SmartThings Community

Need to extend Z-Wave outside the house

(Tolik) #9

Interesting… I have no idea how to even hook one of those up. I guess I have some reading to do.

I was also thinking of replacing my receptacles with a Z-Wave one’s. As long as they are in the waterproof housing they should be okay?



I have three Z-Wave receptacles located on the outside of the house in weather-proof housings — they’ve been running fine for a little over a year now, through rain and one 110F+ summer. They’re being used for the landscape lighting.


(Viren Patel) #11

I used an outdoor sprinkler box and wired with a z-wave outlet which is used for seasonal lighting and landscape lighting which also doubles as a repeater. It has helped TONS with my aeon micro switch which I use to control my pool light.



Beaming is a Zwave feature that is optional. So manufacturers will decide whether they want to include it in their device or not. It does cost them some more money to include it, so they don’t automatically include it in all models. But they will include it if they think it is a feature that consumers want.

The easiest way to determine if a particular model supports beaming or not is to check its conformance statement on the official Z wave alliance products site. There is a line that just says “supports beaming?” And then it will say yes or no.

Some lightbulbs do, some lightbulbs don’t. You just have to check the exact model.

Only the repeater closest to the lock needs to support beaming. However, it needs to be somewhat closer than a repeater for other purposes, typically about 15 feet or closer is good.

Zigbee locks do not use beaming.

If you have a problem that a Zwave lock status is not always being reported, you may need a beaming repeater closer to the lock.

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SmartThings is a multiprotocol system, which is good, but can be confusing when it comes to repeaters.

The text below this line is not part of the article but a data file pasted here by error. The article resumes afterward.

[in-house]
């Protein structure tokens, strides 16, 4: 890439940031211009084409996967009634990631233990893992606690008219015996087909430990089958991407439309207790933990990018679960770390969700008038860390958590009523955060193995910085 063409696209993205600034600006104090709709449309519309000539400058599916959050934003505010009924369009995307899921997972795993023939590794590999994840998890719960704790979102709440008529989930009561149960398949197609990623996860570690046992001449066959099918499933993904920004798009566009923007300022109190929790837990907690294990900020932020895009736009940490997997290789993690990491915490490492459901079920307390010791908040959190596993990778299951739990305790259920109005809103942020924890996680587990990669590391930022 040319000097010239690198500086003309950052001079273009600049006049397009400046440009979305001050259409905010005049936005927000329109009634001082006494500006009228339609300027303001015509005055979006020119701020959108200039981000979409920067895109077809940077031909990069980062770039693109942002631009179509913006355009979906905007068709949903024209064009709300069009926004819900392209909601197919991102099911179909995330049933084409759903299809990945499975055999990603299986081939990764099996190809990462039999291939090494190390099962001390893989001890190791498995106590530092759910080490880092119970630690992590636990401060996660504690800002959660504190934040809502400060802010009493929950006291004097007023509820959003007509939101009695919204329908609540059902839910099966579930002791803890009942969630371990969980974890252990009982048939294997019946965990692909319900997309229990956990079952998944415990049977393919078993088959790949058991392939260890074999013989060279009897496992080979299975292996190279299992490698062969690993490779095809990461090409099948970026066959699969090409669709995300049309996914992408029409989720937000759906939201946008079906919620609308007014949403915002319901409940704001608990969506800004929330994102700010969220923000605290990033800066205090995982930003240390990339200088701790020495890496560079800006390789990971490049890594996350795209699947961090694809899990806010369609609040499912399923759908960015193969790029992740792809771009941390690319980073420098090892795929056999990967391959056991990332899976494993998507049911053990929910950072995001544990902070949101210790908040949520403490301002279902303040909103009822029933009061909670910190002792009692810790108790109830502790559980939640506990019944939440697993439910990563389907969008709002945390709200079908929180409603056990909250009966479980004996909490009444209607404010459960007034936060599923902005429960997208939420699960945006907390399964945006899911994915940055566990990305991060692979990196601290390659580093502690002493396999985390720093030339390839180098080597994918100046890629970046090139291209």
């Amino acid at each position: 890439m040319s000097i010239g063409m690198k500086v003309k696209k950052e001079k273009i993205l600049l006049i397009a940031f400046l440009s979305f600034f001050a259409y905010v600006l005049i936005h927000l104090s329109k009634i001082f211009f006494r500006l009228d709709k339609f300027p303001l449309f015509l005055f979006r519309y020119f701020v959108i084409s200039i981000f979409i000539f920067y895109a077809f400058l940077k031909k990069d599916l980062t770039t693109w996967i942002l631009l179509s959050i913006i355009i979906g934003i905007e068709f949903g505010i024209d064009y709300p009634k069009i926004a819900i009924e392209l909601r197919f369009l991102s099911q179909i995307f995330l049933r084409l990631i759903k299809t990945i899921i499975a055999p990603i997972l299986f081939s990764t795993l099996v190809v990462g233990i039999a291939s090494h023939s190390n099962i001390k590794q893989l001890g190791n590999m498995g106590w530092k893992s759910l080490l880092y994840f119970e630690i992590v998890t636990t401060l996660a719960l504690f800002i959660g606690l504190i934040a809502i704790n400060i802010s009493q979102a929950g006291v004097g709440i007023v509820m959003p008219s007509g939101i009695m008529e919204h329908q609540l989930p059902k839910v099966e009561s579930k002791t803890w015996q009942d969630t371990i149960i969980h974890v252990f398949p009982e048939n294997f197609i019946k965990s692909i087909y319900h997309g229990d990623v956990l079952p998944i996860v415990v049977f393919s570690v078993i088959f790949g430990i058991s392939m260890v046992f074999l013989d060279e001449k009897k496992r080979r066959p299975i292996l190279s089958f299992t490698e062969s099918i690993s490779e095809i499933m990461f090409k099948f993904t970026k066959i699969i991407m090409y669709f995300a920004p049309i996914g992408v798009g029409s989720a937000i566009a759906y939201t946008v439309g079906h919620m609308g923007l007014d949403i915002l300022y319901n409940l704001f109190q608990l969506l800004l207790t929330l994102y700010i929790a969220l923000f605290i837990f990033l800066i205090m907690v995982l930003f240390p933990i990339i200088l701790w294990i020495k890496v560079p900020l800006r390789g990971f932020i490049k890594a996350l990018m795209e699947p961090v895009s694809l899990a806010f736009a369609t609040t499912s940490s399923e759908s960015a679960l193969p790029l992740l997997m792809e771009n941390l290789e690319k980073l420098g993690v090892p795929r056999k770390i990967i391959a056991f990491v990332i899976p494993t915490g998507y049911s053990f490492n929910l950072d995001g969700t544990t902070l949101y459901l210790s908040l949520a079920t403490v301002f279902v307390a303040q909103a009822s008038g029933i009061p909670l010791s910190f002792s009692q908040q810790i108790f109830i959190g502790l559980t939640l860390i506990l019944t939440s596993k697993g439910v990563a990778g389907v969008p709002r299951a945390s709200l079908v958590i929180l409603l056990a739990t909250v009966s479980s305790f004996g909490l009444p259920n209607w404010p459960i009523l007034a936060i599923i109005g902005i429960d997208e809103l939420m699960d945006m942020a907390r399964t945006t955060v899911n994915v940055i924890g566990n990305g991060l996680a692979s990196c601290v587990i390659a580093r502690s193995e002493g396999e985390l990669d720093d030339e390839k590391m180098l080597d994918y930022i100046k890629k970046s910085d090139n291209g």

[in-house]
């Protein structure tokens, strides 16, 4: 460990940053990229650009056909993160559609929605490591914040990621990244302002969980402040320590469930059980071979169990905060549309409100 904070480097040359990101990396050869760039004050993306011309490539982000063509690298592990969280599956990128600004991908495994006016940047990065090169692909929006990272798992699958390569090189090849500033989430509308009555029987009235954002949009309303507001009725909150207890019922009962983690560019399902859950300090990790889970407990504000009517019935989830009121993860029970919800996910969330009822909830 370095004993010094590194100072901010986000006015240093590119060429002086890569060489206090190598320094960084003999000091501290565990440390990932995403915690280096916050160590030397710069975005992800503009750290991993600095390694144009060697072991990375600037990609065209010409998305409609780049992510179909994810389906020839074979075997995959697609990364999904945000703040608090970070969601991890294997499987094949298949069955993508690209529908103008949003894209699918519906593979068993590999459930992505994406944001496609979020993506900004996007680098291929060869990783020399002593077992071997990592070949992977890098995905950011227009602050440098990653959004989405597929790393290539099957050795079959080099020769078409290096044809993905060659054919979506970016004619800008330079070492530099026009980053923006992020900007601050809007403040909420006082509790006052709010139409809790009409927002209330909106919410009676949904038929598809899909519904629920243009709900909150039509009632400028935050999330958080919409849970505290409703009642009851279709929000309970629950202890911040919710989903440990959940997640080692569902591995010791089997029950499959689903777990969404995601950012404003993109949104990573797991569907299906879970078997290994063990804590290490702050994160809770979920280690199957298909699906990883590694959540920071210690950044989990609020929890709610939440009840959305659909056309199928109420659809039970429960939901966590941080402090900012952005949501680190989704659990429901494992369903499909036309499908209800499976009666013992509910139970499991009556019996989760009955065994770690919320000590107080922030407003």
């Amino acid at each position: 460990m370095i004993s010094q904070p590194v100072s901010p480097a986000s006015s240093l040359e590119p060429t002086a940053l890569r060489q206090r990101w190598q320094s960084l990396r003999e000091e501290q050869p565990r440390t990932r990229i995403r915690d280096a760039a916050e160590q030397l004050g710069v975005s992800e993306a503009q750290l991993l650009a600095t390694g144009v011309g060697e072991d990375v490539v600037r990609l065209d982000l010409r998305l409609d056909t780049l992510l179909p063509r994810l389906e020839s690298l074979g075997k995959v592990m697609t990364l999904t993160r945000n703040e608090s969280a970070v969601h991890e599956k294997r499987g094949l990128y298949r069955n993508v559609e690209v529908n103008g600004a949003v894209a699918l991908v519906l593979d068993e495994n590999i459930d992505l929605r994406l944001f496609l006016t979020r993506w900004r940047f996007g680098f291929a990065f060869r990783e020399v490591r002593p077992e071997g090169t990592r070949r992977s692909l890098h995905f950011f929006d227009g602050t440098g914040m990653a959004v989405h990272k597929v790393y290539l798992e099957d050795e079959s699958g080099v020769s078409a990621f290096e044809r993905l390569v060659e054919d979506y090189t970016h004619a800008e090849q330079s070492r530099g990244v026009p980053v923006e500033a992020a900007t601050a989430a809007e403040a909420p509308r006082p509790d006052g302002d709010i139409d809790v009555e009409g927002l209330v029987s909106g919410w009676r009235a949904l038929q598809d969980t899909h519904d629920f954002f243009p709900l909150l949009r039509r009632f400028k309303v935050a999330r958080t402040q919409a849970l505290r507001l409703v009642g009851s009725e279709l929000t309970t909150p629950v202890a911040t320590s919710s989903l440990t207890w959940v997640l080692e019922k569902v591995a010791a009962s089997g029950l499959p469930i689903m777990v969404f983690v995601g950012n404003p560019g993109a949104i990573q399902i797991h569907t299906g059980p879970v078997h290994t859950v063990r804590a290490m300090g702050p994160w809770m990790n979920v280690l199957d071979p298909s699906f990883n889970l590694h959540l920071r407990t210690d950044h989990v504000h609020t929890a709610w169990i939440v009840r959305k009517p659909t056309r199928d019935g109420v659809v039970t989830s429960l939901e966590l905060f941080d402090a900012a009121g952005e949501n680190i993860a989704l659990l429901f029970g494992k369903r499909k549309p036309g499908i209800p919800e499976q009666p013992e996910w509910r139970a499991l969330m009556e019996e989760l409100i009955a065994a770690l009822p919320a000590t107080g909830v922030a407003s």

zigbee only repeats Zigbee, zwave only repeats Zwave.

Some Iris smart plug models are only zigbee, so they wouldn’t help at all.

Some are zigbee plugs but include a Zwave repeater chip, which is cool, but you do need to make sure that both devices were paired to your SmartThings network. This Can be a little tricky.

So first check to make sure that the iris plug does include a Zwave. repeater (again, not all models do), then make sure it is a beaming repeater, and finally, make sure the plug shows up twice in your account, once as a Z wave device. If it just shows up as a Zigbee plug, your Z wave network won’t use it.

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The antennas are omni directional. 360°. The signal shoots out from the antenna and then starts to spread.

This is why the hub should be placed centrally in the Home both horizontally and vertically. If you have three floors in your home, you put the hub on the middle floor for maximum coverage.


(Tolik) #15

Wow 15’. That’s tough.



I just saw your post about using the extension cord. Since it works at that distance, you know that the repeaters are good and you know what your required distance is.

However, be aware that as the batteries run down in the lock, signal power is also reduced, so the minimum workable distance when the batteries are new may be out of range halfway into the battery life. It’s just something you need to plan for.

Also, signal is degraded when there is moisture in the air, either from rain, Snow, or just humidity. A lot of wireless connections that work great on a clear dry day won’t work in a rainstorm.

All of these factors are why people usually say 15 feet for a beaming repeater. It’s to try to cover the worst case scenario.

Is the Iris plug zwave or Zwave plus? Zwave plus has a range about three times that of older Z wave.


(Tolik) #17

I’m trying to find it now on the Z-Wave product catalog

Edit: Can’t seem to find it in the catalog, technically its a a zigbee device but it has a Z-Wave repeater built in so it would still need to be listed in the product catalog? I looked under switches but its not a Z-Wave switch technically.

@JDRoberts So this would work better than the Iris plug?
This is a Z-Wave plus product so does that mean it can be further than the Goldilocks 15’ you mention?



The Homeseer plug is Zwave plus with beaming, so it’s going to be as good as you can get.